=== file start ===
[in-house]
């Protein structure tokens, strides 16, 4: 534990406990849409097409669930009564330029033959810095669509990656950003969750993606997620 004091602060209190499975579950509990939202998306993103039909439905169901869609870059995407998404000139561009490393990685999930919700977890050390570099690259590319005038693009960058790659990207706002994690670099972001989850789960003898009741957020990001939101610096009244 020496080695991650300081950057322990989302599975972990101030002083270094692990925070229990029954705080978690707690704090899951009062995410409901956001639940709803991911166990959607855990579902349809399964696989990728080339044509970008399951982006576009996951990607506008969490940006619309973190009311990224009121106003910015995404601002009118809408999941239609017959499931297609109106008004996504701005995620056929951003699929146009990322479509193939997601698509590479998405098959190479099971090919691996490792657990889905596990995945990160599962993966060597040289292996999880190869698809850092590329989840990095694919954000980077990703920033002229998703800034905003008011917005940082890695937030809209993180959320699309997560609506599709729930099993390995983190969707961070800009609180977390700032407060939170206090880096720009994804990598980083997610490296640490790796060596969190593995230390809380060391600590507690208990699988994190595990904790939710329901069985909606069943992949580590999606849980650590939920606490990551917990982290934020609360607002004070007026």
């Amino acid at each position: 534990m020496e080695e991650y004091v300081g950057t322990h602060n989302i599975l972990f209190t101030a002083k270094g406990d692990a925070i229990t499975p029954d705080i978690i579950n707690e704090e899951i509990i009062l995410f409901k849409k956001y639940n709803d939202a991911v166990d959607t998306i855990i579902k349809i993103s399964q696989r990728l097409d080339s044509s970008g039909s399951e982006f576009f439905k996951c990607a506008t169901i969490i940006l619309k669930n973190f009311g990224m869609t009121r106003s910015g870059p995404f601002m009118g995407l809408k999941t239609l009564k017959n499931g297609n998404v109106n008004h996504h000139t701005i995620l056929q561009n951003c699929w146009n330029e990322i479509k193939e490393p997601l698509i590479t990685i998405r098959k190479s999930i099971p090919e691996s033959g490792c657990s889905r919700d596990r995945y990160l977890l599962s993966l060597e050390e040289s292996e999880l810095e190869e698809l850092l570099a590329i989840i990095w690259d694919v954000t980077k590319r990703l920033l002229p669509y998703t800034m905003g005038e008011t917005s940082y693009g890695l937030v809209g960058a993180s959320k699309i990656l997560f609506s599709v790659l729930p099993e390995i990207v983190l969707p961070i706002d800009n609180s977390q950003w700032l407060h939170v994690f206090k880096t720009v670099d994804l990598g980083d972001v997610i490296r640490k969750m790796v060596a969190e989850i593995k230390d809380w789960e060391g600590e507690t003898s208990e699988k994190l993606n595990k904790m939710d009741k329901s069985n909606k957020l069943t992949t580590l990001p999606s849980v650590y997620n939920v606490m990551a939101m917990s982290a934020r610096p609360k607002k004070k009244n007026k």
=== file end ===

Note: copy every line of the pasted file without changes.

[in-house]
């Protein structure tokens, strides 16, 4: 534990406990849409097409669930009564330029033959810095669509990656950003969750993606997620 004091602060209190499975579950509990939202998306993103039909439905169901869609870059995407998404000139561009490393990685999930919700977890050390570099690259590319005038693009960058790659990207706002994690670099972001989850789960003898009741957020990001939101610096009244 020496080695991650300081950057322990989302599975972990101030002083270094692990925070229990029954705080978690707690704090899951009062995410409901956001639940709803991911166990959607855990579902349809399964696989990728080339044509970008399951982006576009996951990607506008969490940006619309973190009311990224009121106003910015995404601002009118809408999941239609017959499931297609109106008004996504701005995620056929951003699929146009990322479509193939997601698509590479998405098959190479099971090919691996490792657990889905596990995945990160599962993966060597040289292996999880190869698809850092590329989840990095694919954000980077990703920033002229998703800034905003008011917005940082890695937030809209993180959320699309997560609506599709729930099993390995983190969707961070800009609180977390700032407060939170206090880096720009994804990598980083997610490296640490790796060596969190593995230390809380060391600590507690208990699988994190595990904790939710329901069985909606069943992949580590999606849980650590939920606490990551917990982290934020609360607002004070007026």
């Amino acid at each position: 534990m020496e080695e991650y004091v300081g950057t322990h602060n989302i599975l972990f209190t101030a002083k270094g406990d692990a925070i229990t499975p029954d705080i978690i579950n707690e704090e899951i509990i009062l995410f409901k849409k956001y639940n709803d939202a991911v166990d959607t998306i855990i579902k349809i993103s399964q696989r990728l097409d080339s044509s970008g039909s399951e982006f576009f439905k996951c990607a506008t169901i969490i940006l619309k669930n973190f009311g990224m869609t009121r106003s910015g870059p995404f601002m009118g995407l809408k999941t239609l009564k017959n499931g297609n998404v109106n008004h996504h000139t701005i995620l056929q561009n951003c699929w146009n330029e990322i479509k193939e490393p997601l698509i590479t990685i998405r098959k190479s999930i099971p090919e691996s033959g490792c657990s889905r919700d596990r995945y990160l977890l599962s993966l060597e050390e040289s292996e999880l810095e190869e698809l850092l570099a590329i989840i990095w690259d694919v954000t980077k590319r990703l920033l002229p669509y998703t800034m905003g005038e008011t917005s940082y693009g890695l937030v809209g960058a993180s959320k699309i990656l997560f609506s599709v790659l729930p099993e390995i990207v983190l969707p961070i706002d800009n609180s977390q950003w700032l407060h939170v994690f206090k880096t720009v670099d994804l990598g980083d972001v997610i490296r640490k969750m790796v060596a969190e989850i593995k230390d809380w789960e060391g600590e507690t003898s208990e699988k994190l993606n595990k904790m939710d009741k329901s069985n909606k957020l069943t992949t580590l990001p999606s849980v650590y997620n939920v606490m990551a939101m917990s982290a934020r610096p609360k607002k004070k009244n007026k």